Technicolor's Tony Strutt: Ultra-Broadband with Wi-Fi Integration Takes Hold in Northern Europe to Meet Tech-Savvy Consumer Demand

Ultrafast broadband – a new generation of telecommunications technology that delivers speeds of 100 Mb or more – is gaining ground in northern Europe, according to Tony Strutt, Technicolor's vice president of sales, Connected Home, for northern Europe. These technologies will be the focus of much interest at Mobile World Congress 2017, which is being held in Barcelona between the 27th of February and the 2nd of March.

Service providers are exploring how to deploy fiber-optics all the way to the home or use hybrid solutions with other technologies, such as: Data Over Cable Service Interface Specification (DOCSIS), an international standard that permits the addition of high-bandwidth data transfer to an existing cable TV system, and – a digital subscriber line (DSL) protocol standard for local loops shorter than 500 meters.

Podcast Interview with Tony Strutt

Ultrafast broadband gives telco operators the necessary speeds they need to meet the increased demands and expectations of a more tech-savvy customer base. is already being trialed in the United Kingdom, and it will play a crucial role as service providers there and in other northern European countries hit their targets for ultrafast broadband rollout within the next three to five years. Meanwhile, there's growing interest in DOCSIS 3.1, an upgrade of the existing DOCSIS 3.0 that can offer fiber line speeds of up to 10 Gbps downstream and 1 Gbps upstream.

"The majority of operators in the region are playing in a very competitive environment. End users — the consumers — are becoming more savvy when it comes to shopping around for the best deal. And operators are being put under the spotlight more than ever before," says Strutt. "End users are expecting good value for money, fast broadband — everywhere in the home by the way — and uninterrupted services. And, enabling ultrafast broadband plays an essential role in meeting the expectation of those users, which is good. It's important for the operators in terms of customer retention and customer growth in new subscriber additions."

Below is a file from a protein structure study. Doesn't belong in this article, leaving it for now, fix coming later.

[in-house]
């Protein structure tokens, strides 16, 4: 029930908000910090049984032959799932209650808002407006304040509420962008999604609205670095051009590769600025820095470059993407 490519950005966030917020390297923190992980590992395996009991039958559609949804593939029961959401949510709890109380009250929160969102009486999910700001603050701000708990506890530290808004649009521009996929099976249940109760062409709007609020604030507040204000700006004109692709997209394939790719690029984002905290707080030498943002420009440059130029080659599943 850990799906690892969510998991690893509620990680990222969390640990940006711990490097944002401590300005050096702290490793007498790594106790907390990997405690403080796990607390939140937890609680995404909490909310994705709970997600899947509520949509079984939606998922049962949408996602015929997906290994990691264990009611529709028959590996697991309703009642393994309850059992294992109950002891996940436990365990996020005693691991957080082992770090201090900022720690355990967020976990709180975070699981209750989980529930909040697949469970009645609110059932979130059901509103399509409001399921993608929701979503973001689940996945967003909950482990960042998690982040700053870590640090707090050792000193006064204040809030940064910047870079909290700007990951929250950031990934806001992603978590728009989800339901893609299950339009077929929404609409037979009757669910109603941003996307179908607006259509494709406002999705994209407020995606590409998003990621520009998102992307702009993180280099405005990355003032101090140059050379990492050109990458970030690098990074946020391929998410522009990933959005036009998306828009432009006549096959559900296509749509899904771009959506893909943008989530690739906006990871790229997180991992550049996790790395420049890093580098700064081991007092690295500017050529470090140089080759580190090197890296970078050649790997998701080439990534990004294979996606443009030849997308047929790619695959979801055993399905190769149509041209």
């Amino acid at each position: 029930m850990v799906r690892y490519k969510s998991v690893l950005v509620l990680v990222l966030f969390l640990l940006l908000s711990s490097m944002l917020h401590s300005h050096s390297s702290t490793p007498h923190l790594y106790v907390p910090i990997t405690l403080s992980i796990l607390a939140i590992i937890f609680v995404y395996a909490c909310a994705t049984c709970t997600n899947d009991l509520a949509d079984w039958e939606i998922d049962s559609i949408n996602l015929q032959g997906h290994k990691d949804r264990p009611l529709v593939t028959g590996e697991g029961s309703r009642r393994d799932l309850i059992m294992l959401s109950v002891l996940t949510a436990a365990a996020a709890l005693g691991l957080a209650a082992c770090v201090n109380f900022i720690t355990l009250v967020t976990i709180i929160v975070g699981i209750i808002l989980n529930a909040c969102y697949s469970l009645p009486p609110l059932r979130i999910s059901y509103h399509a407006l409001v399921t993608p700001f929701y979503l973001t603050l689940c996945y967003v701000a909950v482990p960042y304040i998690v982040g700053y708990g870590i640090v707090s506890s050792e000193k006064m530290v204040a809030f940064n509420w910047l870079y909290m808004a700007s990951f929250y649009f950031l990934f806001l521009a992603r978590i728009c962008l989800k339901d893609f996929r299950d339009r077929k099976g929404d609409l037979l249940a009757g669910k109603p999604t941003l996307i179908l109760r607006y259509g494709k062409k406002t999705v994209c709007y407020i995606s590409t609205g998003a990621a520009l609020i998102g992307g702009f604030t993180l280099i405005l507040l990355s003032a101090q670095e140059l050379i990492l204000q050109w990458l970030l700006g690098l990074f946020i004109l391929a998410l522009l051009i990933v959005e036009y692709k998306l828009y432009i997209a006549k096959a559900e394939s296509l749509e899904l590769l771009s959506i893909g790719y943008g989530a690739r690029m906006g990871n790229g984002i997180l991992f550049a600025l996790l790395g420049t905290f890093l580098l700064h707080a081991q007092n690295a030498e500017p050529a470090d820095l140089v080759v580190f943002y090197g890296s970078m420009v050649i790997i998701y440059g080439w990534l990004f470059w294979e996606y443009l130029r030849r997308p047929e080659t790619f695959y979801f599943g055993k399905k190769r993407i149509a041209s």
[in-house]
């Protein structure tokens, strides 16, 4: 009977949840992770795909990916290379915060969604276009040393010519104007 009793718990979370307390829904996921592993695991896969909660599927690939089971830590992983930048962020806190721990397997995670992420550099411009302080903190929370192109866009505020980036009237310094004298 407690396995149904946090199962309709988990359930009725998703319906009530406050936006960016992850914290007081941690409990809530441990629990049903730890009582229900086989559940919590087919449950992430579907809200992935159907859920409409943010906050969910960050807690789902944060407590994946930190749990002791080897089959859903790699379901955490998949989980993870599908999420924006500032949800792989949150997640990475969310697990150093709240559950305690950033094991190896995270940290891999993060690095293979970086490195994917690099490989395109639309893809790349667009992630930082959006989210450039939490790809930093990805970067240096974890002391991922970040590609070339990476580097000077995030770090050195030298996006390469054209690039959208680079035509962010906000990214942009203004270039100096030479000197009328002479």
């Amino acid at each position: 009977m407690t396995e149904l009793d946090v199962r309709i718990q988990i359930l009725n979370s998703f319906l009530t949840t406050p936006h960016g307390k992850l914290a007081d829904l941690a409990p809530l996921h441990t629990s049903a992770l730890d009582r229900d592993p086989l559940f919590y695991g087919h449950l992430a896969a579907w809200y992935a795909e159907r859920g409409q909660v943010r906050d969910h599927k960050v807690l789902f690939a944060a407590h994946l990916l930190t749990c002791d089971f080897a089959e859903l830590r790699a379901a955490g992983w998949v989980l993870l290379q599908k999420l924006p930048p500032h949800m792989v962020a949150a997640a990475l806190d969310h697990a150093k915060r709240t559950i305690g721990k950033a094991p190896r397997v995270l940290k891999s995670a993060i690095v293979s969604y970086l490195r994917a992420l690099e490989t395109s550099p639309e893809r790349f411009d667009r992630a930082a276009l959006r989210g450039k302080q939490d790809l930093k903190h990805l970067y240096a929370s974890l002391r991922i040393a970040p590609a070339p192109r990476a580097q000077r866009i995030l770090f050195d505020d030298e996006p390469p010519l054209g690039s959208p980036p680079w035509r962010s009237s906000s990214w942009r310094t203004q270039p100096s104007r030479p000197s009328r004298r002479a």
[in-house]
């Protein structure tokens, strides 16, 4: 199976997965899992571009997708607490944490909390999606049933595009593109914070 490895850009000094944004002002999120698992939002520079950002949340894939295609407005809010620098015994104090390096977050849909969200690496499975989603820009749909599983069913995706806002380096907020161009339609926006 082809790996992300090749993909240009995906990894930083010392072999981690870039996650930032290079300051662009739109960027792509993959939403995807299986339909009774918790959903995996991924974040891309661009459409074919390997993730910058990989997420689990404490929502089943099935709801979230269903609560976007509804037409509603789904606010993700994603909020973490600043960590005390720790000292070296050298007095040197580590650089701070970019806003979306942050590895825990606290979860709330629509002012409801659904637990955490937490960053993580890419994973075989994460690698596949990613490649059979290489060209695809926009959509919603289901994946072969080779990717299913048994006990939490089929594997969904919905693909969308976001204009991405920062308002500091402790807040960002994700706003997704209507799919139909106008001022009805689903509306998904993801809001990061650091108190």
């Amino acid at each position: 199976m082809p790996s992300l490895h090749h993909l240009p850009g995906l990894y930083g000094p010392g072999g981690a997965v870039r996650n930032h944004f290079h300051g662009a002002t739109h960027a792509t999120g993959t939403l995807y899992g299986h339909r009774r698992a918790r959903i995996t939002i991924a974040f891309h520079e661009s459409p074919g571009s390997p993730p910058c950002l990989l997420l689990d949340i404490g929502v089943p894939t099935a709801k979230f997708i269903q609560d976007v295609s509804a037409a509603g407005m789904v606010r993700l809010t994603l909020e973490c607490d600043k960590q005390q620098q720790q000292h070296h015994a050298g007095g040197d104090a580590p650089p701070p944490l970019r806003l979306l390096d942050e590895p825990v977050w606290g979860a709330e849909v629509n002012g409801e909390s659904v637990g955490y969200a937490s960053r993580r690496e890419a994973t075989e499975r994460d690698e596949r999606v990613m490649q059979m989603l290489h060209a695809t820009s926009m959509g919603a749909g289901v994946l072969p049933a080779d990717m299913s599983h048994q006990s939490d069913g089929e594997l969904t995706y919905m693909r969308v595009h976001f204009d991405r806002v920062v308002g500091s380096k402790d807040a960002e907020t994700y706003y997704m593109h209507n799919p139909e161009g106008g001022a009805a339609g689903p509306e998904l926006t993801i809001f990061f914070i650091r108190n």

One challenge will be to reconcile the ultrafast broadband technologies they offer with the existing Wi-Fi capabilities in customers' homes. According to Strutt, ultrafast broadband's improved speeds can be undermined if the fast-broadband access cannot be distributed effectively to each and every device and every user in the home.

"That's where a good Wi-Fi performance comes into play," Strutt says. "To fully utilize the
ultrafast broadband delivered to a home, the gateway in the home must feature the best-in-class Wi-Fi design."

To that end, Technicolor is focusing on the design and optimization of Wi-Fi gateways that are extensively tested to ensure performance. In addition, Technicolor offers software that not only monitors and manages the gateway, but also any Wi-Fi extenders and access points that may be in the home.

At MWC 2017, Technicolor will showcase two cloud-based services:

• Wi-Fi Doctor, which enables operators to visualize what kind of Wi-Fi performance is occurring in the customer's home, and which can make suggestions to fully optimize that performance; and

• Wi-Fi Conductor, which enables Wi-Fi roaming from one device to another in a seamless operation in the home.

To listen in on the podcast interview with Strutt, visit:

To read the written Q&A with Strutt, visit:

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